On December 7, 2020, on the anniversary of Pearl Harbor, the Stonewall Jackson statute in front of the Virginia Military Institute (VMI), which was sculpted by a former VMI Cadet Moses Jacob Ezekiel, was removed and relocated the the Virginia Museum of the Civil War at New Market Battlefield State Historical Park. Members of the public, at large, seem to have forgotten that Stonewall Jackson was a unionist before the war began and that he stopped cadets at the institute from firing their weapons on pro-Union protestors within the town of Lexington. Union colonel Robert Edward Lee was offered, by President Abraham Lincoln, to have control of the entire Union army after the first shots were fired on Fort Sumter in South Carolina. However, Robert Edward Lee declined that position, before resigning his commission with the U.S. Army because, because he believed, as thousands of others did, that his state was his “country”. Members of the public tend to forget that those who were pro-Union, before Virginia’s vote to secede, took arms against the union because they did not want to take arms against their fellow friends, family and neighbors within their own state.
We need to remember that history was not so black and white and the removal of historical statutes in public spaces is a huge disservice to that discussion, that could be had, with future generations of individuals seeking to learn the, “good, the bad and the ugly” within our national history.
The board at VMI is considering realigning the George C. Meade statute to the center front, of the barracks, where the Stonewall Jackson statute used to stand.
John Thomas Lewis Preston’s account is as follows:
The execution is over, we have just returned from the field and I sit down to give you some account of it. The weather was very favorable: the sky was a little overcast, with a gentle haze in the atmosphere that softened without obscuring the magnificent prospect afforded here.
Between eight and nine o’clock, the troops began to put themselves in motion to occupy the positions assigned to them on the field, as designated on the plan I send you. Col. Smith had been assigned the superintendency of the execution, and he and his staff were the only mounted officers on the ground, until the Major-General and his staff appeared. By ten o’clock all was arranged. The general effect was most imposing, and, at the same time, picturesque.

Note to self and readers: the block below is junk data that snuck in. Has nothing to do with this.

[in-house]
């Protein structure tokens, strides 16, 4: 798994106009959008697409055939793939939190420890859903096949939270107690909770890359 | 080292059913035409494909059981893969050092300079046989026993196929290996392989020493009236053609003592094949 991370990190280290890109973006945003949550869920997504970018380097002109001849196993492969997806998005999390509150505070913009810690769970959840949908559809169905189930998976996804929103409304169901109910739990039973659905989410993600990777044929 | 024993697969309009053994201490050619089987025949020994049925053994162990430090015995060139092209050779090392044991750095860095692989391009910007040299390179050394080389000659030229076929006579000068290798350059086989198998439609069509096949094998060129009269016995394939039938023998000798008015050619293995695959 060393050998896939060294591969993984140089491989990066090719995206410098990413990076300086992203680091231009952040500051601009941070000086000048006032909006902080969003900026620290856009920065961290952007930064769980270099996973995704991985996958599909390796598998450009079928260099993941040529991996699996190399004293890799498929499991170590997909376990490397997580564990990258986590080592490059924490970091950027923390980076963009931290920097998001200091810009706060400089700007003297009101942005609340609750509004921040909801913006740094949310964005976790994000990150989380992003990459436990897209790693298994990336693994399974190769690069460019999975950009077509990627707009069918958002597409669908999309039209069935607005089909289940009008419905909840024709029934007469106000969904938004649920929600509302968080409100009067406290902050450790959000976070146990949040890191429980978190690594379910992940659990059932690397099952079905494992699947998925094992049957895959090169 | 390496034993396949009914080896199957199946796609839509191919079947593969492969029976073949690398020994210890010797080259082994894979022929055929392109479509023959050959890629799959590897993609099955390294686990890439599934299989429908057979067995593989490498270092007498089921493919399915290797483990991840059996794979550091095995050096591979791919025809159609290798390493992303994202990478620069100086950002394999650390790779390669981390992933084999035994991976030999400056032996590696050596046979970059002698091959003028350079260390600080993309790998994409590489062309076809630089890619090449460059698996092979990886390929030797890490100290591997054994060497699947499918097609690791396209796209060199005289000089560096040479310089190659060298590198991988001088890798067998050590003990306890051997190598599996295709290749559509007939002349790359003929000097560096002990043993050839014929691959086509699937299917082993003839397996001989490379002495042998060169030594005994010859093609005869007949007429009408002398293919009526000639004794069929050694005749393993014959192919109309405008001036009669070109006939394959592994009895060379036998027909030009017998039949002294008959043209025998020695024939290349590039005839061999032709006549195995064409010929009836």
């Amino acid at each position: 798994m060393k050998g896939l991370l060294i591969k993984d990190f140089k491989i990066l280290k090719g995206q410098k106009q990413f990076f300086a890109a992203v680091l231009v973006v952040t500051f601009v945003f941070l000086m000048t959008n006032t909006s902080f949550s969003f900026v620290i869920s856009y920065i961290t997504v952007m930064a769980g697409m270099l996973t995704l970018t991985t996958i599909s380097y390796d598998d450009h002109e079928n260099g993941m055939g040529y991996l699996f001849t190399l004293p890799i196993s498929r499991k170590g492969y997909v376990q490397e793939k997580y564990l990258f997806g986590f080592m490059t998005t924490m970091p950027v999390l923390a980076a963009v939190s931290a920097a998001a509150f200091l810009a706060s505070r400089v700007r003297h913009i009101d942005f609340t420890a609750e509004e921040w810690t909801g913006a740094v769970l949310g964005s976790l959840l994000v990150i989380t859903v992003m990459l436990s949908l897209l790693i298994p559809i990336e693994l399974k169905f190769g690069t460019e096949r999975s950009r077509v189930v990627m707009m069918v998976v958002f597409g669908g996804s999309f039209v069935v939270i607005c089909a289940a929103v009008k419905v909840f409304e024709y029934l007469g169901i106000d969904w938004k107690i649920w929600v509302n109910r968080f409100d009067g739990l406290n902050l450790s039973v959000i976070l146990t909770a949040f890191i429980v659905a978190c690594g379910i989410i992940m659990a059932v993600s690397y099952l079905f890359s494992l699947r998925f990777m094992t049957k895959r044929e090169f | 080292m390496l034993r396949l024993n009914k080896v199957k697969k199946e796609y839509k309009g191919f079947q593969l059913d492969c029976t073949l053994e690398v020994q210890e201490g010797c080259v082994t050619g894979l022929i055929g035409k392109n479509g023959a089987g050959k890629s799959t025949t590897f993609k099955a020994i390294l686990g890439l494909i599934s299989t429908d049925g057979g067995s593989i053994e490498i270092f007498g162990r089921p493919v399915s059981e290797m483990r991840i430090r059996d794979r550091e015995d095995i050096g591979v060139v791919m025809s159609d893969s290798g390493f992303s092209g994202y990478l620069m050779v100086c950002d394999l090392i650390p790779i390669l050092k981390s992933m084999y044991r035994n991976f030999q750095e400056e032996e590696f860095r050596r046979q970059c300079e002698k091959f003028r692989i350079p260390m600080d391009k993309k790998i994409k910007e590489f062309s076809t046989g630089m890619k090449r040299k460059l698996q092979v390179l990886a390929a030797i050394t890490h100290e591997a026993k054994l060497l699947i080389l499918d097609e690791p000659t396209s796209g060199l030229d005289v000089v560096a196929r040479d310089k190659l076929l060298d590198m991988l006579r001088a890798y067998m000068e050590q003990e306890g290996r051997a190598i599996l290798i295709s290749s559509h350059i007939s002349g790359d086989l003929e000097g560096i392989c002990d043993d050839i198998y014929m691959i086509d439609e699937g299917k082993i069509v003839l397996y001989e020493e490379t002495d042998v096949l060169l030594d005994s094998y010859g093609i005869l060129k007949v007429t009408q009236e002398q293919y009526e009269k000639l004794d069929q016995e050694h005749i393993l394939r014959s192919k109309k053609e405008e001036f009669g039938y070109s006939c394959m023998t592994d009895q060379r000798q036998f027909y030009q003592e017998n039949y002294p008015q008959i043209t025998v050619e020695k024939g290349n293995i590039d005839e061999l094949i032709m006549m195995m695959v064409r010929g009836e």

The cadets were immediately in rear of the gallows with a howitzer on the right and left, a little behind, as to sweep the field. They were uniformed in red flannel shirts, which gave them a gay, dashing, Zouave look, and was exceedingly becoming, especially at the Battery. They were flanked obliquely by two Corps, the Richmond Grays (Greys) and Company F, which if inferior in appearance to the cadets, were superior to ant other company I ever saw outside of the regular army. Other companies were distributed over the field, amounting in all to about 800 men. The military force was about 1,500.
The whole enclosure was lined by cavalry troops posted as sentinels, with their officers — one on a peerless black horse, and another on a remarkable looking white horse, continually dashing round the enclosure. Outside rip this enclosure were other companies acting as rangers and scouts. The jail was guarded by several companies if infantry, and pieces of artillery were put into position for its defense.
Shortly before eleven o’clock the prisoner was taken from jail, and the funeral cortege was put into motion. First came three companies, then the criminal’s wagon, drawn by two large white horses. John Brown was seated on his coffin, accompanied by the sheriff and two other persons. The wagon drove to the foot of the gallows, and Brown descended with alacrity and without assistance, and ascended the steep steps to the platform. His demeanor was intrepid, without being braggart. He made no speech; whether he desired to make one or not, I do not know. He had desired it, it would not have been permitted. Any speech of his must, of necessity, have been unlawful, and as being directed against the peace and dignity of the Commonwealth, and such could not be allowed by those who were then engaged in the most solemn and extreme vindication of law.